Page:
Traveling with a dog can be a great adventure for both you and your trusty canine. Now that you have a new puppy in the home, you want to take him on epic road trips and travel the world. But, there are a few things to consider and prepare for prior to your epic dog-friendly road trip. In this article I will help you and your puppy get off to a good start traveling in a car.
- Active puppy socialization prior to your trip is essential. When you brought your puppy home, hopefully, you were off and running on properly socializing your puppy. This is key in raising a happy, confident, and well-adjusted dog. If you are unsure what this entails, click here to get started.
- Preparing for puppy carsickness. Unfortunately, puppies are notorious for getting carsick. A puppy’s ear structure is still developing and can contribute to motion sickness. Motion affects the vestibular system in the inner ear which controls a puppy’s balance and spatial orientation. When this is out of balance, it triggers the part of the brain that is connected to vomiting. Hence, a drooling or vomiting puppy.
To help prevent carsickness in puppies, you can slowly acclimate your new puppy to the car with daily short car rides around the block and other fun, short outings. Motion sickness can increase when a dog looks out the window, so ensure your new puppy is secured in a car harness or crate in the backseat that has limited access to the windows. Dogs and small children should not ride in the front seat due to the fact that if the air bags deploy, it can be very dangerous. Not only will you help reduce the risk of motion sickness, you will also be ensuring your puppy cannot jump out of the car. I would encourage you to visit The Center for Pet Safety and view their crashworthiness dog harnesses and crates. Unfortunately, most restraints have not taken or passed a crash test.
- Pack the right travel gear for your puppy. When and where you are going will determine what you should pack for your dog-friendly road trip. A few must haves include your dog’s veterinarian records, current photo of your dog, your puppy’s food, bowls, treats, water, poop bags, pet first aid kit, towels, toys, dog chews, and an extra harness and leash. Depending on the weather, you might want to take a cooling bed, travel fan, cooling jacket, winter or rain jacket, dog sweater, dog boots and a dog hat. Make sure your puppy has his well-fitted harness and leash on at all times when traveling. Double-check that the harness cannot slip off and his leash is not chewed.,
- Schedule low-key and quiet road trips first. When teaching your new puppy to be a great travel companion, set up day or weekend adventures that are low-key and not too far from home. It’s best to ease your dog into traveling in the car, new environments, and staying in an unfamiliar location. Look for destinations that aren’t extremely touristy, or are off-season to ensure your puppy has plenty of space during his investigation vs. Time Square during New Year’s Eve. 😉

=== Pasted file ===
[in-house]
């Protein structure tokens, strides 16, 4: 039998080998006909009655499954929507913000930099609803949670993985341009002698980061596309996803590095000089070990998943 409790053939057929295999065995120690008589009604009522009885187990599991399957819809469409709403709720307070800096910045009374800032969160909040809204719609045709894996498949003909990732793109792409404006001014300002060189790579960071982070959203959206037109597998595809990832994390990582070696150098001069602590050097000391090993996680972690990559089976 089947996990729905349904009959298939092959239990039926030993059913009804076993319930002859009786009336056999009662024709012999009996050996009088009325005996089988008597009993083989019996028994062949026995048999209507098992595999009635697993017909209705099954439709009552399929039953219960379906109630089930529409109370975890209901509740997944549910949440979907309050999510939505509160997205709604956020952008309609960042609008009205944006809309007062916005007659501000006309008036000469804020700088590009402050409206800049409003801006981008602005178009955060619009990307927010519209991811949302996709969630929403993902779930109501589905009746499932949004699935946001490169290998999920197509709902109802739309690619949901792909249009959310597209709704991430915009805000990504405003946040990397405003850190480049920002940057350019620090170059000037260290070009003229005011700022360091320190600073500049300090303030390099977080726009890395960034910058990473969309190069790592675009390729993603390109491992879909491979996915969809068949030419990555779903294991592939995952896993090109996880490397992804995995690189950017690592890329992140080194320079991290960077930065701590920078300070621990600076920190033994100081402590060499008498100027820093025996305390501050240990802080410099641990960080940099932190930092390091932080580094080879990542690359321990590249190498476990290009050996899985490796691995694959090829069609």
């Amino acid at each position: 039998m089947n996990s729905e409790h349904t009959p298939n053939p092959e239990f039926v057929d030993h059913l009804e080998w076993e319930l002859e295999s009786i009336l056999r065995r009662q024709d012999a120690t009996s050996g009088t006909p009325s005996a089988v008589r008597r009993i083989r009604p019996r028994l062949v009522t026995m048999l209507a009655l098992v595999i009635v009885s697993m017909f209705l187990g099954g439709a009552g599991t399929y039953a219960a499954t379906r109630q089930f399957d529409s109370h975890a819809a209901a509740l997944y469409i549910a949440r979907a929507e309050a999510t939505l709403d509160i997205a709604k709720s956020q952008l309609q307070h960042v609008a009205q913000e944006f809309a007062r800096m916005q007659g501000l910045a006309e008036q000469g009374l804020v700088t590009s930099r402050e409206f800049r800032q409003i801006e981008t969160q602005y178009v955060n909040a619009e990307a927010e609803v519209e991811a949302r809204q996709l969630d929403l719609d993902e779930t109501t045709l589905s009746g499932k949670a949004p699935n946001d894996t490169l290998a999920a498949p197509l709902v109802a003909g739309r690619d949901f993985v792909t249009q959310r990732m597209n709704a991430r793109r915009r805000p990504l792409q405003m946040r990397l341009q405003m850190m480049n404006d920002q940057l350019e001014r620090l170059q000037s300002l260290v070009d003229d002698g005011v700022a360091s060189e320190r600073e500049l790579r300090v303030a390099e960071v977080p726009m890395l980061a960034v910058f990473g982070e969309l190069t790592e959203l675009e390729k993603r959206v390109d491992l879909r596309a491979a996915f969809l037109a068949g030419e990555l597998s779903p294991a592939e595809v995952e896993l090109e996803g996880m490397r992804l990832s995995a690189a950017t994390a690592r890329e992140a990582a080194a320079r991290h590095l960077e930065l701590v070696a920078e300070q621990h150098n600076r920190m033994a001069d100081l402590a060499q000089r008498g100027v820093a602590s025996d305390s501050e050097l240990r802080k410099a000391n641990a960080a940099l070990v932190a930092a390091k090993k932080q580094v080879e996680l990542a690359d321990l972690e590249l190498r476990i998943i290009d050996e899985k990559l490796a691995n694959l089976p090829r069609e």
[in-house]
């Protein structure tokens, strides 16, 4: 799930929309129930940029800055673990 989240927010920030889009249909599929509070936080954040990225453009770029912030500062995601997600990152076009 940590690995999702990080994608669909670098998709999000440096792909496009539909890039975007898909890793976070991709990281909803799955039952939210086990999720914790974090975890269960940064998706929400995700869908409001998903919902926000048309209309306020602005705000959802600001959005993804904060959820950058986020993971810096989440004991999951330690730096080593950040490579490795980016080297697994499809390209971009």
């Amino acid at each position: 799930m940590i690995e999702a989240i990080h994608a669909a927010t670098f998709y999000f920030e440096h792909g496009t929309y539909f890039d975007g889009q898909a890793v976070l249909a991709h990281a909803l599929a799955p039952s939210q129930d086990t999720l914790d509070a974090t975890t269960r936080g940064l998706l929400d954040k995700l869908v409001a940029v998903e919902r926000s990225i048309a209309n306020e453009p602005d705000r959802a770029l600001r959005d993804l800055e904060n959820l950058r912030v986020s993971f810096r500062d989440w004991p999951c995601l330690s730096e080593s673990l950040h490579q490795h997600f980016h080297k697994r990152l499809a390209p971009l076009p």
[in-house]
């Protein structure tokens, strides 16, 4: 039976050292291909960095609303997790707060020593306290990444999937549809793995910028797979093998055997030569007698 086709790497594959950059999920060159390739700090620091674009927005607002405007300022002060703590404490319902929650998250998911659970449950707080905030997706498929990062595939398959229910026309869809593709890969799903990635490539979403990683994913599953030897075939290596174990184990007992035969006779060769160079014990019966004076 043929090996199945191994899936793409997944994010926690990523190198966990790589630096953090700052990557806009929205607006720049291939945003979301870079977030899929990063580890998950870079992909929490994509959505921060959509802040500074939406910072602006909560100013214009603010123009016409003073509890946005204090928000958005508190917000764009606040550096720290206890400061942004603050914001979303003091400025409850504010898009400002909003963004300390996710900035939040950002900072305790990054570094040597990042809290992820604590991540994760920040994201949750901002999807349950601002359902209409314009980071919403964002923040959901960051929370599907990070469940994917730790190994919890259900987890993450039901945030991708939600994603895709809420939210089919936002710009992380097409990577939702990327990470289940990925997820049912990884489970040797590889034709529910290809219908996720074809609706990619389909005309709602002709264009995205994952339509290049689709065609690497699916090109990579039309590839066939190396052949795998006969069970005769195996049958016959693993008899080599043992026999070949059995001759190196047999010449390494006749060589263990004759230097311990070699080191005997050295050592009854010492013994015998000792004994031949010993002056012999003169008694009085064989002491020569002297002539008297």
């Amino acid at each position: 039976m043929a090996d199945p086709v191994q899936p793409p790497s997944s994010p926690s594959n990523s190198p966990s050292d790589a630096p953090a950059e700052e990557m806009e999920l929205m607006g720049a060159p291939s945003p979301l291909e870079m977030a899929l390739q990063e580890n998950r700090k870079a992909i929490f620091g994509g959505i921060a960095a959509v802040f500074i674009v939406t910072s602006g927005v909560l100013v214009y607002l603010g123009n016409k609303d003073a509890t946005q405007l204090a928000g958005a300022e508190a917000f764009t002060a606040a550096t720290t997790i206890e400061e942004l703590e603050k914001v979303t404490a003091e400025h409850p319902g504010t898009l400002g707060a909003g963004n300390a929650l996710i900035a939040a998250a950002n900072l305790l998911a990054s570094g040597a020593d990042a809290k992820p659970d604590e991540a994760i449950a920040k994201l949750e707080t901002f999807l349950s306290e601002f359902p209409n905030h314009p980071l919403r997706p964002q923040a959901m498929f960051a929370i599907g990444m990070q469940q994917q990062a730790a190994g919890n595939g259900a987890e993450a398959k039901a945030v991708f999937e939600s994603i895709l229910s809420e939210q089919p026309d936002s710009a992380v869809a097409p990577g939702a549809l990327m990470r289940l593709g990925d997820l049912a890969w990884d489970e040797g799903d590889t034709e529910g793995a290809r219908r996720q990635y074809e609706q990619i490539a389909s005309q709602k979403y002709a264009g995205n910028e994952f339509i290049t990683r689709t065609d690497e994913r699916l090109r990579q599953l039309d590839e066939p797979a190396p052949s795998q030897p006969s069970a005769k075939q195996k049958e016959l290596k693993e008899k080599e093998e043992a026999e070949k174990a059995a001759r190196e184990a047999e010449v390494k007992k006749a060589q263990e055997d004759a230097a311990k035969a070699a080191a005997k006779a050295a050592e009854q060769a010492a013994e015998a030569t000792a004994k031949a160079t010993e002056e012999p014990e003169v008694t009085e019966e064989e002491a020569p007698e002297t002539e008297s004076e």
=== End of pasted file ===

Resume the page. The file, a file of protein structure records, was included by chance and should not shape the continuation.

- Tire your puppy out before you hit the road. Plan a nice long walk and play session followed by a nice puppy poop before you and your pup jump into the car. An ideal situation is when your puppy sleeps in the car while you drive.
- Take frequent potty breaks and stretches. If you are traveling for more than a couple of hours, you’ll want to get out and stretch your legs and your puppy’s legs and allow him to potty. Look for well-lighted travel plazas. Park close to the building and pay attention to your surroundings.
- Your puppy’s emotions and needs should come first. If you truly want to teach your puppy that road trips and dog-friendly vacations are something to look forward to, you will need to be aware of his feelings and needs above what you want to see and do. If you thought a nice walk in downtown Chicago was going to be fun for him and instead, he seemed a bit stressed, take a step back. Grab a map or ask a local to recommend something that you and your puppy can do that is a bit more quiet. This is the time you truly want to make sure your puppy isn’t stressed and is enjoying himself.
- Don’t be a weekend warrior. Rest! Traveling is exhausting for both people and puppies. Plan some fun dog-friendly activities, but plan some downtime, too. Hanging out people watching at the park or even a nice puppy nap at the hotel is a must for a well-rested puppy.
If you follow these eight steps, you and your puppy will be off and running to your next dog-friendly travel destination.